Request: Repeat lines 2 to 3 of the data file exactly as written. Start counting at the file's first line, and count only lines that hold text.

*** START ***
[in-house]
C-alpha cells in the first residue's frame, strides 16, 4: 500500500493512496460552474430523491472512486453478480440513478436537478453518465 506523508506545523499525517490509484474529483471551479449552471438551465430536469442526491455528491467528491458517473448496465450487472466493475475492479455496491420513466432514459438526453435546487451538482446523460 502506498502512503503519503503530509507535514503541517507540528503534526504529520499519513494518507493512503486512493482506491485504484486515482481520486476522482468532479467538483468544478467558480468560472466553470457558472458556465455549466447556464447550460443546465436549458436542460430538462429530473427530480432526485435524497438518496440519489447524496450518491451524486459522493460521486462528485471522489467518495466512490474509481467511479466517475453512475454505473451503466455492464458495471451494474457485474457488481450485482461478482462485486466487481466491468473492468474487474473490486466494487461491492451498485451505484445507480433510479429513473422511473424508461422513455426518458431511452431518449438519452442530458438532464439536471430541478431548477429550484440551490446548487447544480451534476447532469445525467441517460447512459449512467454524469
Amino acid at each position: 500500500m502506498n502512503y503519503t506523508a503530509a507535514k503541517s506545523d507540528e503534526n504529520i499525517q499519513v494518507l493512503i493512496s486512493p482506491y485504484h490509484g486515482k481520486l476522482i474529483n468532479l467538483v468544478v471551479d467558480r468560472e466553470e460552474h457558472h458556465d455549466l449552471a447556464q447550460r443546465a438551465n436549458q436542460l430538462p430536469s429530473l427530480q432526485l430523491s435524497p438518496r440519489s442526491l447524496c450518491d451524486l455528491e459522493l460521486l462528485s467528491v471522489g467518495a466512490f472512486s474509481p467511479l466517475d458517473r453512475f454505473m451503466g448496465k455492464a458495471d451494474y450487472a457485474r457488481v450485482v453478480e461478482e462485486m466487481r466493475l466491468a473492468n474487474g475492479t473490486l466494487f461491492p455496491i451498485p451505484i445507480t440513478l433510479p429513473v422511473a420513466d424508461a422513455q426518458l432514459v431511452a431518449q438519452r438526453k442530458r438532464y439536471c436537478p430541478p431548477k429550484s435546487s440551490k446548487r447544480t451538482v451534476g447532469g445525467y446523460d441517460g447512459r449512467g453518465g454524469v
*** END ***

C-alpha cells in the first residue's frame, strides 16, 4: 500500500493512496460552474430523491472512486453478480440513478436537478453518465 506523508506545523499525517490509484474529483471551479449552471438551465430536469442526491455528491467528491458517473448496465450487472466493475475492479455496491420513466432514459438526453435546487451538482446523460 502506498502512503503519503503530509507535514503541517507540528503534526504529520499519513494518507493512503486512493482506491485504484486515482481520486476522482468532479467538483468544478467558480468560472466553470457558472458556465455549466447556464447550460443546465436549458436542460430538462429530473427530480432526485435524497438518496440519489447524496450518491451524486459522493460521486462528485471522489467518495466512490474509481467511479466517475453512475454505473451503466455492464458495471451494474457485474457488481450485482461478482462485486466487481466491468473492468474487474473490486466494487461491492451498485451505484445507480433510479429513473422511473424508461422513455426518458431511452431518449438519452442530458438532464439536471430541478431548477429550484440551490446548487447544480451534476447532469445525467441517460447512459449512467454524469
Amino acid at each position: 500500500m502506498n502512503y503519503t506523508a503530509a507535514k503541517s506545523d507540528e503534526n504529520i499525517q499519513v494518507l493512503i493512496s486512493p482506491y485504484h490509484g486515482k481520486l476522482i474529483n468532479l467538483v468544478v471551479d467558480r468560472e466553470e460552474h457558472h458556465d455549466l449552471a447556464q447550460r443546465a438551465n436549458q436542460l430538462p430536469s429530473l427530480q432526485l430523491s435524497p438518496r440519489s442526491l447524496c450518491d451524486l455528491e459522493l460521486l462528485s467528491v471522489g467518495a466512490f472512486s474509481p467511479l466517475d458517473r453512475f454505473m451503466g448496465k455492464a458495471d451494474y450487472a457485474r457488481v450485482v453478480e461478482e462485486m466487481r466493475l466491468a473492468n474487474g475492479t473490486l466494487f461491492p455496491i451498485p451505484i445507480t440513478l433510479p429513473v422511473a420513466d424508461a422513455q426518458l432514459v431511452a431518449q438519452r438526453k442530458r438532464y439536471c436537478p430541478p431548477k429550484s435546487s440551490k446548487r447544480t451538482v451534476g447532469g445525467y446523460d441517460g447512459r449512467g453518465g454524469v